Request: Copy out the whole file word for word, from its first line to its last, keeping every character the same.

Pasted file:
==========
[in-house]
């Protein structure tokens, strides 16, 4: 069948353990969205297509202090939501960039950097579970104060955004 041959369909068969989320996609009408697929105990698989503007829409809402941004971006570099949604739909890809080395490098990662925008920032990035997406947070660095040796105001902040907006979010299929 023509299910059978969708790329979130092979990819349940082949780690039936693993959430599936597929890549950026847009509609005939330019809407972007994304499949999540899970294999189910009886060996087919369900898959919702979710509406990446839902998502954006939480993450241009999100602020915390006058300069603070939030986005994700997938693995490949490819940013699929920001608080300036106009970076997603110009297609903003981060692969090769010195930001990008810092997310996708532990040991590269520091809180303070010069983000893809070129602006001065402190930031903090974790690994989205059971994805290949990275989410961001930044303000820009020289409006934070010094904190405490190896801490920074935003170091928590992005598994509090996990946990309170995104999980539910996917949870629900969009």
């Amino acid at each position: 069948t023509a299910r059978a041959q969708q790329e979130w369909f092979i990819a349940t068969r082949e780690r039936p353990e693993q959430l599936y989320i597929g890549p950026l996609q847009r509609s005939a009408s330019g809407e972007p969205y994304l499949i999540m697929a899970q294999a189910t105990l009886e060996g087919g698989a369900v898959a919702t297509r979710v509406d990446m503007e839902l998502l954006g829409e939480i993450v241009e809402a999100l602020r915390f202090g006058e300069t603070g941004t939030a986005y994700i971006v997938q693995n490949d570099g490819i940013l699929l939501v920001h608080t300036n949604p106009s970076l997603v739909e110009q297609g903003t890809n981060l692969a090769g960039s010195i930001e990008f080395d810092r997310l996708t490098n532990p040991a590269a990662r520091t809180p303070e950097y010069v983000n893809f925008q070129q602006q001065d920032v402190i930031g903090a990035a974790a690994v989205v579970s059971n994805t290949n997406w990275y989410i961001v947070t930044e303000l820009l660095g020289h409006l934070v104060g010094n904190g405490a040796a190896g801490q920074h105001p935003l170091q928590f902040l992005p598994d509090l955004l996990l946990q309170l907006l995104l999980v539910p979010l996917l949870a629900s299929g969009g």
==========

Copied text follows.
[in-house]
């Protein structure tokens, strides 16, 4: 069948353990969205297509202090939501960039950097579970104060955004 041959369909068969989320996609009408697929105990698989503007829409809402941004971006570099949604739909890809080395490098990662925008920032990035997406947070660095040796105001902040907006979010299929 023509299910059978969708790329979130092979990819349940082949780690039936693993959430599936597929890549950026847009509609005939330019809407972007994304499949999540899970294999189910009886060996087919369900898959919702979710509406990446839902998502954006939480993450241009999100602020915390006058300069603070939030986005994700997938693995490949490819940013699929920001608080300036106009970076997603110009297609903003981060692969090769010195930001990008810092997310996708532990040991590269520091809180303070010069983000893809070129602006001065402190930031903090974790690994989205059971994805290949990275989410961001930044303000820009020289409006934070010094904190405490190896801490920074935003170091928590992005598994509090996990946990309170995104999980539910996917949870629900969009």
């Amino acid at each position: 069948t023509a299910r059978a041959q969708q790329e979130w369909f092979i990819a349940t068969r082949e780690r039936p353990e693993q959430l599936y989320i597929g890549p950026l996609q847009r509609s005939a009408s330019g809407e972007p969205y994304l499949i999540m697929a899970q294999a189910t105990l009886e060996g087919g698989a369900v898959a919702t297509r979710v509406d990446m503007e839902l998502l954006g829409e939480i993450v241009e809402a999100l602020r915390f202090g006058e300069t603070g941004t939030a986005y994700i971006v997938q693995n490949d570099g490819i940013l699929l939501v920001h608080t300036n949604p106009s970076l997603v739909e110009q297609g903003t890809n981060l692969a090769g960039s010195i930001e990008f080395d810092r997310l996708t490098n532990p040991a590269a990662r520091t809180p303070e950097y010069v983000n893809f925008q070129q602006q001065d920032v402190i930031g903090a990035a974790a690994v989205v579970s059971n994805t290949n997406w990275y989410i961001v947070t930044e303000l820009l660095g020289h409006l934070v104060g010094n904190g405490a040796a190896g801490q920074h105001p935003l170091q928590f902040l992005p598994d509090l955004l996990l946990q309170l907006l995104l999980v539910p979010l996917l949870a629900s299929g969009g």